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Putting the Heaton Wheaton

“…wrapped in the mantle of a prevenient surrender…” I will be adding this to my personal inventory. It is one of the best short phrases that most aptly describes the thin oily sheen of nice that covers the quivering livers of Modern E as they give away the store.

Gray

Gray, thanks.

Wailing for Tammuz at Wheaton

I’m a Wheaton alum from ages ago. I’ve heard you and others lament the school’s demise as the leadership there has wandered and pandered along after secular culture. I sensed what was coming 20 years ago when my son, attending as a freshman, told me he’d had to sit through chapel message given by a Catholic priest (he transferred out).

So, I just had to watch the video link you provided. I didn’t make it past an hour, since everything said sounded like everything else out there in the secular world. I must conclude their journey to irrelevance is accelerating: as an actual believer, why would you go there? And as a secular kid, why bother? It’s just like any other school. What made Wheaton stand out in ages past is being squandered by cowards afraid to stand up to the madness. I pray for their repentance, but am not hopeful since it looks like the wolves have taken over.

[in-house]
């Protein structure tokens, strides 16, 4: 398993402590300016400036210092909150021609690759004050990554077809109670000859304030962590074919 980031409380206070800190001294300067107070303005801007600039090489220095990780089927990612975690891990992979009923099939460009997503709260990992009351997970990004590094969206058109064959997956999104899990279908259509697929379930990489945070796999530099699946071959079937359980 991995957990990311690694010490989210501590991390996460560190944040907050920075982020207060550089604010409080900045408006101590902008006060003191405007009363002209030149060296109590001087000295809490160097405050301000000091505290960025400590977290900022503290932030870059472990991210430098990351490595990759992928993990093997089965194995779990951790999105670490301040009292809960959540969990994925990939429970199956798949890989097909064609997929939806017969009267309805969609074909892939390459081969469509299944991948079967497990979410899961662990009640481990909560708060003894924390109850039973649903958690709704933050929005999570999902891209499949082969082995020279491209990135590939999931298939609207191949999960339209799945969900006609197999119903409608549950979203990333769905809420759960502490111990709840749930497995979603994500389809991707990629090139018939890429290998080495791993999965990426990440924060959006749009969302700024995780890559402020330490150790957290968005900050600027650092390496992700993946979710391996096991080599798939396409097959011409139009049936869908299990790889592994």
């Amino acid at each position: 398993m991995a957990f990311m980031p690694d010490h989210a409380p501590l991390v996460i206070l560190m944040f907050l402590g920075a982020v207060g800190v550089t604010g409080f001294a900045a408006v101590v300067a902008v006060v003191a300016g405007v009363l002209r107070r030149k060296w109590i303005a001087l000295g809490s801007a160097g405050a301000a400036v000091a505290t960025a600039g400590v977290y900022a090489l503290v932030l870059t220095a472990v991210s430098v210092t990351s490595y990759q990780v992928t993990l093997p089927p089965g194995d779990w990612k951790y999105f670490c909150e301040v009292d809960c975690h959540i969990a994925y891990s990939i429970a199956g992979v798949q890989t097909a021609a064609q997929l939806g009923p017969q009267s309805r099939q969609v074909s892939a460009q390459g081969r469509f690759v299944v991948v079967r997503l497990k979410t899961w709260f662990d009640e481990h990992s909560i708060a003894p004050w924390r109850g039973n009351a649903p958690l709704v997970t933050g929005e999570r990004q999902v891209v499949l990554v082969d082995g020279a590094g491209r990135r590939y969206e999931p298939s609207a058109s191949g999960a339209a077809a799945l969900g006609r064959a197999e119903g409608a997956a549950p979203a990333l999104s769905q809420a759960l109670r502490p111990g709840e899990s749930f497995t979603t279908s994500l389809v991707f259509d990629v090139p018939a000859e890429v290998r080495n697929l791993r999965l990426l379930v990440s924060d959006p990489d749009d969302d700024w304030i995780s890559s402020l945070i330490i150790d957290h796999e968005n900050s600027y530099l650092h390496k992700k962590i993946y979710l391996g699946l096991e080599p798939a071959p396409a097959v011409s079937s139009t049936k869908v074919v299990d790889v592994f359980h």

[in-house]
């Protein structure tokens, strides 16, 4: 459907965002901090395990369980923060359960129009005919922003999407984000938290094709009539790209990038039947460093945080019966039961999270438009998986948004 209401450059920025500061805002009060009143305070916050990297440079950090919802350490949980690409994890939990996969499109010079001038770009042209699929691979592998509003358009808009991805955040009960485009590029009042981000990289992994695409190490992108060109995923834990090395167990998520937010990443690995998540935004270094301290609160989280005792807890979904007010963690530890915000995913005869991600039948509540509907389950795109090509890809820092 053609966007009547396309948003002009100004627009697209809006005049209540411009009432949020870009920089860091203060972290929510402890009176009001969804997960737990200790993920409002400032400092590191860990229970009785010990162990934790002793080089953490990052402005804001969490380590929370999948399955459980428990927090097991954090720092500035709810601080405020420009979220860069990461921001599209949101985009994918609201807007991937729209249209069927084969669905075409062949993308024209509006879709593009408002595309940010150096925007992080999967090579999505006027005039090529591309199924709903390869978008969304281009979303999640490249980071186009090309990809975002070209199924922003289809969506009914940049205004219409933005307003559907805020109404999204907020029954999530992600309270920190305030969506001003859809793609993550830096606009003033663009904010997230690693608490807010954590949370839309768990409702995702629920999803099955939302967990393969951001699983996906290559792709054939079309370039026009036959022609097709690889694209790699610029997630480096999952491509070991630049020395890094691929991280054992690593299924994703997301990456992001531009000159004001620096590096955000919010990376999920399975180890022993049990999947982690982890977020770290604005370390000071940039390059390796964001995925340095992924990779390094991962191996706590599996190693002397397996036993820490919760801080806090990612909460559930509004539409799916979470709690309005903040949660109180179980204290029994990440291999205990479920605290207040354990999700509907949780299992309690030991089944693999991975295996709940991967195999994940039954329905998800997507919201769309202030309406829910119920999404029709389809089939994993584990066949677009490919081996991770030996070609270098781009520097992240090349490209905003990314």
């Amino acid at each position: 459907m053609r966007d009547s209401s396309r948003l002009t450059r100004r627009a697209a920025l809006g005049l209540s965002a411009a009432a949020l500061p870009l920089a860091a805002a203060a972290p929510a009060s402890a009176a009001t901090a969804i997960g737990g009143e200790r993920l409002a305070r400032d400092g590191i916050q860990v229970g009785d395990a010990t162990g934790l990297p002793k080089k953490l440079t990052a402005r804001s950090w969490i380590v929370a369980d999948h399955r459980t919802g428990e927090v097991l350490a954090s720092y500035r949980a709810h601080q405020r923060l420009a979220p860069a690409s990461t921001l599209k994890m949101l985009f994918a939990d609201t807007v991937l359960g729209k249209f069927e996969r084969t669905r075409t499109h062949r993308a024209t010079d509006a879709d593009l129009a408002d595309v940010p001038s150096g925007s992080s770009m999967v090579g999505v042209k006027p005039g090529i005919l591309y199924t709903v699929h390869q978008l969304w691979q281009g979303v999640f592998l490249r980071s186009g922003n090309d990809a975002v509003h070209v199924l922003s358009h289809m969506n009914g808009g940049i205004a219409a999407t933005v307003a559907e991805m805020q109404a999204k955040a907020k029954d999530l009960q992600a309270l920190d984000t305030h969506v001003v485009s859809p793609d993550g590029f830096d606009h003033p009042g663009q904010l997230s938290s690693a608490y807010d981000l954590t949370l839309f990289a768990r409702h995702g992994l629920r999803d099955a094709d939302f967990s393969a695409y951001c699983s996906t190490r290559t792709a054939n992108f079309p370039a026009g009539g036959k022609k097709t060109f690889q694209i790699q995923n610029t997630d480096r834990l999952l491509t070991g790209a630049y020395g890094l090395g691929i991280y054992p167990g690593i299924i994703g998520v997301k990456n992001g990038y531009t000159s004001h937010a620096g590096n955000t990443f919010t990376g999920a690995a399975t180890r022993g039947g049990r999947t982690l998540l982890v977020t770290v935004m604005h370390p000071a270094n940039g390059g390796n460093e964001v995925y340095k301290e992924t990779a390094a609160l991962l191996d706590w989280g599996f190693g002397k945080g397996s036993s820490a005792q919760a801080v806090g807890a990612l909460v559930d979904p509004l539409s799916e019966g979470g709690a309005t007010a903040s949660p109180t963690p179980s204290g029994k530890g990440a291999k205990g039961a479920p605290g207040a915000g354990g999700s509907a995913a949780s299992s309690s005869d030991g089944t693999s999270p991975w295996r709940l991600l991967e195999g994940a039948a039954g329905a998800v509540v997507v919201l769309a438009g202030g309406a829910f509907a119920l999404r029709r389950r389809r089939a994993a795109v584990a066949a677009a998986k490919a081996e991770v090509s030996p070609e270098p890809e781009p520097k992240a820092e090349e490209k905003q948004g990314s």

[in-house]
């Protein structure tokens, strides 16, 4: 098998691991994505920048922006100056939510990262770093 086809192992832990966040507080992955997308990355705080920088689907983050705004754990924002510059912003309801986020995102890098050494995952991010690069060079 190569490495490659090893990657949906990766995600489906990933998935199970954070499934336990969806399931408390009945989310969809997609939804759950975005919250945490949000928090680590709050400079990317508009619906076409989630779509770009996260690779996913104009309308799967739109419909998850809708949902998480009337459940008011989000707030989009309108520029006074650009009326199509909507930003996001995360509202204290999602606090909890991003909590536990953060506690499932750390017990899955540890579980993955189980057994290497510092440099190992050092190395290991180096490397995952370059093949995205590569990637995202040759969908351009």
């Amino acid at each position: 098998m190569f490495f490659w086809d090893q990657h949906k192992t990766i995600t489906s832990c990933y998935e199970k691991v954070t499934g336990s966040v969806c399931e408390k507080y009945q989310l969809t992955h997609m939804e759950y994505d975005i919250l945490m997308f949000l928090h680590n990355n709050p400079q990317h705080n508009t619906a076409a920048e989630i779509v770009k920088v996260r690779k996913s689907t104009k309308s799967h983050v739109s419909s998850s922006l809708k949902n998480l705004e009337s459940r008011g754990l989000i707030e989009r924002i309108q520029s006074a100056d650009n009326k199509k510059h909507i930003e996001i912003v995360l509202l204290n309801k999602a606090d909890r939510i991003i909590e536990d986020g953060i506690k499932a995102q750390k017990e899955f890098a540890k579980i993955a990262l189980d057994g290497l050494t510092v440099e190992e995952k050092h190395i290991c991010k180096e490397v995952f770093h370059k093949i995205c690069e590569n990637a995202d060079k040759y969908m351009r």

Thanks for your courage! Your content is a huge blessing to many of us.

Mark

Mark, thank you. It really is astonishing that otherwise reasonable people deny the manifest drift.

In the Wheaton post, you mention the “slavery issue”. Could you direct me to your discussion of this. Thanks,

Steve

Steve, the best place to get up to speed on my relationship to the slavery issue would be to get my book Black & Tan. The second best would be to look at the links provided in my Controversy Library.

You agree that there is a “trajectory” for ultimately eliminating slavery by means of the regenerating influence of the Gospel is there in the Bible, correct?

Would you please elaborate in some more detail and specific examples on what you are saying with this paragraph? . . .